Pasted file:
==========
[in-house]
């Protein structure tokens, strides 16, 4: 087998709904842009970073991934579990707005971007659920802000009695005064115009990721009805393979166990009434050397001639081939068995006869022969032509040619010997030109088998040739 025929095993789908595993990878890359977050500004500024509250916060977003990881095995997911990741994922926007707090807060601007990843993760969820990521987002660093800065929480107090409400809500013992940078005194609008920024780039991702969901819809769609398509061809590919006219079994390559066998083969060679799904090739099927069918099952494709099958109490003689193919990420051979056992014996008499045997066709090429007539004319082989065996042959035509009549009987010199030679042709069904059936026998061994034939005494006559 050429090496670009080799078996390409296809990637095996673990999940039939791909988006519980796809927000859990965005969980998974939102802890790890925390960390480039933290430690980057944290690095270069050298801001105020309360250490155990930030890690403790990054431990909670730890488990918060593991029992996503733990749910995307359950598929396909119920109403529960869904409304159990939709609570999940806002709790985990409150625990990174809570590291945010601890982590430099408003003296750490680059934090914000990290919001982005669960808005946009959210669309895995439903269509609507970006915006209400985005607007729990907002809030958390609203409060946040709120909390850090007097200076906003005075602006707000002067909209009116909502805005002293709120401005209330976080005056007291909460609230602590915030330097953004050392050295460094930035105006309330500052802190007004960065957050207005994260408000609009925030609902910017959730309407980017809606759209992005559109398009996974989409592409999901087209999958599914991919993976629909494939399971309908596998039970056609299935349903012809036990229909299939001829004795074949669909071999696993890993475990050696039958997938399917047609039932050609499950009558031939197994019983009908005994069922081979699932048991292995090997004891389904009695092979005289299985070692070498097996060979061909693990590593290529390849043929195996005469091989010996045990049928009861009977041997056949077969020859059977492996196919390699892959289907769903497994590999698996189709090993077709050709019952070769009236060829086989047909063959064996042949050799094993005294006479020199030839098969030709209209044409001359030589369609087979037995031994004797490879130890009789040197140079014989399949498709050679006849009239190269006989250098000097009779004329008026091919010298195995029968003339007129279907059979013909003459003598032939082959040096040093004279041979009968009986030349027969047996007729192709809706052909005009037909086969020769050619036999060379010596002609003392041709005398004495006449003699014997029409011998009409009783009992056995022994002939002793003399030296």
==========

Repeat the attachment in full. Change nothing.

[in-house]
């Protein structure tokens, strides 16, 4: 087998709904842009970073991934579990707005971007659920802000009695005064115009990721009805393979166990009434050397001639081939068995006869022969032509040619010997030109088998040739 025929095993789908595993990878890359977050500004500024509250916060977003990881095995997911990741994922926007707090807060601007990843993760969820990521987002660093800065929480107090409400809500013992940078005194609008920024780039991702969901819809769609398509061809590919006219079994390559066998083969060679799904090739099927069918099952494709099958109490003689193919990420051979056992014996008499045997066709090429007539004319082989065996042959035509009549009987010199030679042709069904059936026998061994034939005494006559 050429090496670009080799078996390409296809990637095996673990999940039939791909988006519980796809927000859990965005969980998974939102802890790890925390960390480039933290430690980057944290690095270069050298801001105020309360250490155990930030890690403790990054431990909670730890488990918060593991029992996503733990749910995307359950598929396909119920109403529960869904409304159990939709609570999940806002709790985990409150625990990174809570590291945010601890982590430099408003003296750490680059934090914000990290919001982005669960808005946009959210669309895995439903269509609507970006915006209400985005607007729990907002809030958390609203409060946040709120909390850090007097200076906003005075602006707000002067909209009116909502805005002293709120401005209330976080005056007291909460609230602590915030330097953004050392050295460094930035105006309330500052802190007004960065957050207005994260408000609009925030609902910017959730309407980017809606759209992005559109398009996974989409592409999901087209999958599914991919993976629909494939399971309908596998039970056609299935349903012809036990229909299939001829004795074949669909071999696993890993475990050696039958997938399917047609039932050609499950009558031939197994019983009908005994069922081979699932048991292995090997004891389904009695092979005289299985070692070498097996060979061909693990590593290529390849043929195996005469091989010996045990049928009861009977041997056949077969020859059977492996196919390699892959289907769903497994590999698996189709090993077709050709019952070769009236060829086989047909063959064996042949050799094993005294006479020199030839098969030709209209044409001359030589369609087979037995031994004797490879130890009789040197140079014989399949498709050679006849009239190269006989250098000097009779004329008026091919010298195995029968003339007129279907059979013909003459003598032939082959040096040093004279041979009968009986030349027969047996007729192709809706052909005009037909086969020769050619036999060379010596002609003392041709005398004495006449003699014997029409011998009409009783009992056995022994002939002793003399030296």